One of Professor B.J. Fogg's homework assignments for his 2007 "Facebook Class" was to create an app for the site. Doing well really paid off.
Thinking of slacking on homework? Turning in assignments can pay—especially if you're one of the 75 Stanford students who took professor B.J. Fogg's 2007 "Facebook Class." One of Fogg's fun homework assignments was to create Facebook apps, and the results have made several of the students millionaires and transformed the way Silicon Valley envisions start ups.
Fogg told the New York Times he didn't intend to turn the tech industry's business model on its head with the assignment. But his advice to students "to build no-frills apps, distribute them quickly and worry about perfecting them later," has now become "standard operating procedure for a new generation of entrepreneurs and investors in Silicon Valley and beyond."
The app assignment is a great example of the potential of applied learning, but what's also fascinating is how mainstream Facebook has become since late 2007 when Fogg gave the assignment, Fogg, who runs the university's Persuasive Technology Lab, faced some tough criticism from administrators who didn't take the social media site seriously because it wasn't respected in academic circles.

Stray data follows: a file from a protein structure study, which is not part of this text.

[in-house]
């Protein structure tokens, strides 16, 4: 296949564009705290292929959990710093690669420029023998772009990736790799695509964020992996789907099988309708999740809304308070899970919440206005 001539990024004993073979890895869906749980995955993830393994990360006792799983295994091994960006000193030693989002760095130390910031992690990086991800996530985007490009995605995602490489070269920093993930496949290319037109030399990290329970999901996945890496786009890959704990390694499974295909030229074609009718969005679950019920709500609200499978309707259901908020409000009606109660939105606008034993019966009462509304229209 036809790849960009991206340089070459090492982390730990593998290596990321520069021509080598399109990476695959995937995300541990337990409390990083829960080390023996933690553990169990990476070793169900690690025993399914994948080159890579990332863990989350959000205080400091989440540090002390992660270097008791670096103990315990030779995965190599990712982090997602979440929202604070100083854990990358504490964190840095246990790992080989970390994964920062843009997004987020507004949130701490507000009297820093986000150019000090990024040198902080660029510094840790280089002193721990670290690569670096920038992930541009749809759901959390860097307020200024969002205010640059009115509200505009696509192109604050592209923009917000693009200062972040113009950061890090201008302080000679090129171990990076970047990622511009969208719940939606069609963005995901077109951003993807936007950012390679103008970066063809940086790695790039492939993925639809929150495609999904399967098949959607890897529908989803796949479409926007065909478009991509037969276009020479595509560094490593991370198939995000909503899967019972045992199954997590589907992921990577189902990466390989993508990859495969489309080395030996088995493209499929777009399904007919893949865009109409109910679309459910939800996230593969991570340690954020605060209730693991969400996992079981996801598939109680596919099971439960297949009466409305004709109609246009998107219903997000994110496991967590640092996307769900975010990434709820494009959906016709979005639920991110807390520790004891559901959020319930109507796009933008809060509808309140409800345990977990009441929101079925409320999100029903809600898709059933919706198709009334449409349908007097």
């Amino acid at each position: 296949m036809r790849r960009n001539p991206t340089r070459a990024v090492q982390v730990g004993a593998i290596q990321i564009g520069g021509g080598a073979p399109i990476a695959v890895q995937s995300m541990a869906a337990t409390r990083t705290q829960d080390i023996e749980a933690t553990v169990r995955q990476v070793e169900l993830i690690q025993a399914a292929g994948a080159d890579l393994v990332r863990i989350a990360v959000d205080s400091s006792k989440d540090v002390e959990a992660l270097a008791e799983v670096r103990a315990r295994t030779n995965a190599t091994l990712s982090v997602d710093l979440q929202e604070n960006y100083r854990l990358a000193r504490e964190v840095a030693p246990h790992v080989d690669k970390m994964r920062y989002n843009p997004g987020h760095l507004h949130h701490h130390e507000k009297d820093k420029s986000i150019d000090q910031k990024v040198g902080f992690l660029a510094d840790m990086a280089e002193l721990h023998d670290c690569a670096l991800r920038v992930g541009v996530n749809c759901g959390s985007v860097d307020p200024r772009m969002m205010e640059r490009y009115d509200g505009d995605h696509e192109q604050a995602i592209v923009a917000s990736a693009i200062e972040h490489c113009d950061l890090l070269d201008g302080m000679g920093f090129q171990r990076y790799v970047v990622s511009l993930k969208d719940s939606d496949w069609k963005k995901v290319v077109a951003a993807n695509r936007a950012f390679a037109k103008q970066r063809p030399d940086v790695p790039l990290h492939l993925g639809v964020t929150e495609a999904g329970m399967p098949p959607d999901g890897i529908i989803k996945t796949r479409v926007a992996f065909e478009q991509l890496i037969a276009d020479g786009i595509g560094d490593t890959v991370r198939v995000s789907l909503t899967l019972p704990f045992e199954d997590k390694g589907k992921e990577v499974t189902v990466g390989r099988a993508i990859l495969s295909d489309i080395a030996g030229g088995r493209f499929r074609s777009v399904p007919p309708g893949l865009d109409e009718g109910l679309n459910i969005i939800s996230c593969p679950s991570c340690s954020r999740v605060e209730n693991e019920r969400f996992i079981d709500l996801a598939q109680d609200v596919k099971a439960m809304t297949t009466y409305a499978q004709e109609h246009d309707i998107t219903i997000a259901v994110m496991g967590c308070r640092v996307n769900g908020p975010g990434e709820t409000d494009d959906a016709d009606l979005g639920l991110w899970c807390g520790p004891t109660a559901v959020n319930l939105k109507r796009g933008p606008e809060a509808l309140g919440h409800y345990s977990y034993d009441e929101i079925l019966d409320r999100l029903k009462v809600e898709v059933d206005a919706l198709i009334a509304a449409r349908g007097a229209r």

Fortunately the innovative professor could see that students were hooked, so he pushed to make the assignment happen. Some students subsequently made so much money from their apps, they dropped out of school. Still others have sold their apps for millions or gone on to start other Facebook-related businesses.
Could the millionaire-making Facebook assignment still happen today? Fogg says it's a matter of the class happening right when there was a real window of opportunity. "There was a period of time when you could walk in and collect gold," he says. Nowadays Facebook tightly controls apps on the site and makes it more difficult for them to spread.